The release of RED CLOUD (NE A143.70-2) was announced in 1992 by the University of Nebraska-Lincoln and the Panhandle Research and Extension Center at Scottsbluff. It is a red-skinned, white-flesh, round potato targeted for the tablestock market for boiling, mashing and baking. Its dark red skin holds color very well in storage making it an attractive potato and excellent for salads and side dishes. Its relatively high specific gravity gives the flesh a mealy texture and makes it excellent for baking. Red Cloud was selected in 1970 by Dr. Robert O'Keefe and its common scab resistance is due to one of its parents, cv. Superior. Early testing was conducted in Nebraska and Colorado (1977-82), in Arizona (1978-82), in Texas (1982-83), and in the North Central States Trial of 1982. From 1989 to 1991, it was retested in western Nebraska. It has a mid-season maturity about that of `Red LaSoda' and earlier than `Red Pontiac'. Its tuber's long dormancy-period requires special storage handling for seed, Red Cloud is tolerant to many diseases but will produce offtypes.
Summary of Plant Characteristics
- Purpose -- fresh market (boiled, mashed, baked)
- Cooking Texture -- mealy
- Maturity -- mid season; later than Norlands and earlier than Red LaSoda
- Growth Type -- determinate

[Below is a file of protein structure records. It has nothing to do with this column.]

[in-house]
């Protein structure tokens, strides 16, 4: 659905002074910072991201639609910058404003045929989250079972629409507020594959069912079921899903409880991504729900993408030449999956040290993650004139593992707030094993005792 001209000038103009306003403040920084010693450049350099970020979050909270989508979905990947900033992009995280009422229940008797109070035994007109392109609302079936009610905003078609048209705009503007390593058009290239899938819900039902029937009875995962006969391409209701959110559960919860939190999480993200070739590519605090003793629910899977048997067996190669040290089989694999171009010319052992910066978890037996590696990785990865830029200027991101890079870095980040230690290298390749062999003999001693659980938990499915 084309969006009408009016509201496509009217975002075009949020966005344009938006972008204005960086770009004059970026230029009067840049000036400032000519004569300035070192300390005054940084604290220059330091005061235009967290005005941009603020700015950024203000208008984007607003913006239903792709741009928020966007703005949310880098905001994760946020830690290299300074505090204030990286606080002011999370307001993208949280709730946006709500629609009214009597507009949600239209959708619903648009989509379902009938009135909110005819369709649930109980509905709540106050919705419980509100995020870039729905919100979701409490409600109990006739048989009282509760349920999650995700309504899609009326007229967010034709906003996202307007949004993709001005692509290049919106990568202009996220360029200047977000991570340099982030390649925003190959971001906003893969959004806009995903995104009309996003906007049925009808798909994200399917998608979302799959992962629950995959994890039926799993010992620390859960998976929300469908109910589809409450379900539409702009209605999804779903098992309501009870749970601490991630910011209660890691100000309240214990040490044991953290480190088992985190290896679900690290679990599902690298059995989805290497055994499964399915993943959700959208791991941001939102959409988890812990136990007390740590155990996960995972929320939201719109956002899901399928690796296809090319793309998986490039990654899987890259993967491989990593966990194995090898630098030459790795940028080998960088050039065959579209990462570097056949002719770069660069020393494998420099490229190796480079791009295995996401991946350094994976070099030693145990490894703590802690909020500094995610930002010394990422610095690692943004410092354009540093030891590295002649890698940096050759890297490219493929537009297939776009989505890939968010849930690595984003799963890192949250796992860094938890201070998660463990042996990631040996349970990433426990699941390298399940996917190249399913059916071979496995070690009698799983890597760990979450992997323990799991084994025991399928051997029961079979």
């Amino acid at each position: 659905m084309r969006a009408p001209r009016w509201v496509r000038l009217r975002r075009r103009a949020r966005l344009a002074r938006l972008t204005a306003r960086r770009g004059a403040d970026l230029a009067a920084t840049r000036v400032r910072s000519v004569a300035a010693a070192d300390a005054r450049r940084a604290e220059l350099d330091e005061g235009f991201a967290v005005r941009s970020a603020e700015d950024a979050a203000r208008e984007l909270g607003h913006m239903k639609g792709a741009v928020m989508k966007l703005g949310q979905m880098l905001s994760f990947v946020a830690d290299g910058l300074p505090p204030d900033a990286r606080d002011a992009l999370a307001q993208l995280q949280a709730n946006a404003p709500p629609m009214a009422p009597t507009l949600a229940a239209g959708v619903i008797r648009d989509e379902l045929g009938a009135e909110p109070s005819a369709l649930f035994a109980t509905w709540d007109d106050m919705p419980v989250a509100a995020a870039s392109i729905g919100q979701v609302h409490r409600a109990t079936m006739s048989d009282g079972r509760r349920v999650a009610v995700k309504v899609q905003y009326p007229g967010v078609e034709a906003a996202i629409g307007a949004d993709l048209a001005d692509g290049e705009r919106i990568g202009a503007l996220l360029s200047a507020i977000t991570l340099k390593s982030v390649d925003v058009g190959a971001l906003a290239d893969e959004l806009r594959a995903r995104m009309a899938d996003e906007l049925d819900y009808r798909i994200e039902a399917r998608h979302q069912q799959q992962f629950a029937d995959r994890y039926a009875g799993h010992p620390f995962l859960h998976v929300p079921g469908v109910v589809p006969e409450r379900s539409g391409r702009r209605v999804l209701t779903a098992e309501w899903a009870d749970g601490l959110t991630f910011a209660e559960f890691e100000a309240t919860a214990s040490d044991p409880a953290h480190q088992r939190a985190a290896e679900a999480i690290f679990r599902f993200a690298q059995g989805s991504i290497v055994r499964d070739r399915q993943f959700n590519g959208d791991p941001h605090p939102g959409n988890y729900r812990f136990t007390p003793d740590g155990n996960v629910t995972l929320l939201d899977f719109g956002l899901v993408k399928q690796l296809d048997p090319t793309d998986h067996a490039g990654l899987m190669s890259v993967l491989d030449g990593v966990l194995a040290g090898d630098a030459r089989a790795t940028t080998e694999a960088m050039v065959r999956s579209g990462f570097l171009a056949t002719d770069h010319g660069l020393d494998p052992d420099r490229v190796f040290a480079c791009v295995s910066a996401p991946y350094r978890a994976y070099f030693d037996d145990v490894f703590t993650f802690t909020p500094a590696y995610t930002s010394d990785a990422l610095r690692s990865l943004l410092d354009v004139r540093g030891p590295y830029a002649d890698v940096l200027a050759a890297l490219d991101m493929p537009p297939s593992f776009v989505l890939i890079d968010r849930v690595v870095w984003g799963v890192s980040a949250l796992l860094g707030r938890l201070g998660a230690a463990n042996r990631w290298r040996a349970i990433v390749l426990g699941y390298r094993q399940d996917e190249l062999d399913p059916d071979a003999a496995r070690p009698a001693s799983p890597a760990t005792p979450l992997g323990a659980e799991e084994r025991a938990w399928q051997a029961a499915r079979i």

- Dormancy -- long, requiring special handling for seedVine -- medium size and spreading
- Leaves -- medium size, dark green, closed
- Flowers -- dark violet to purple
- Eyes -- shallow; tend to bulge somewhat
- Tubers -- round to slightly oval; thick, dark red-skin; very white flesh
- Specific Gravity -- higher than other red cultivars
- Yields -- equal or higher than Red Norland and Dark Red Norland
- External Defects -- moderate amount of off-types
- Internal Defects -- little hollow heart and vascular discoloration, less than Red LaSoda, Dark Red Norland and Red Pontiac
- Diseases -- highly tolerant to common scab; tolerant to early dying, fusarium wilt and early blight
- Other -- tolerant to heat stress
Comments: Tables 1-3 show that
- Red Cloud yields the same or higher than Norlands but less than the longer season red cultivars Red LaSoda and Red Pontiac.
- Red Cloud has the higher specific gravity (and thereby inferred percent dry matter) than the red-skinned cultivar standards.
- Red Cloud tends to have fewer internal and external defects than the standards.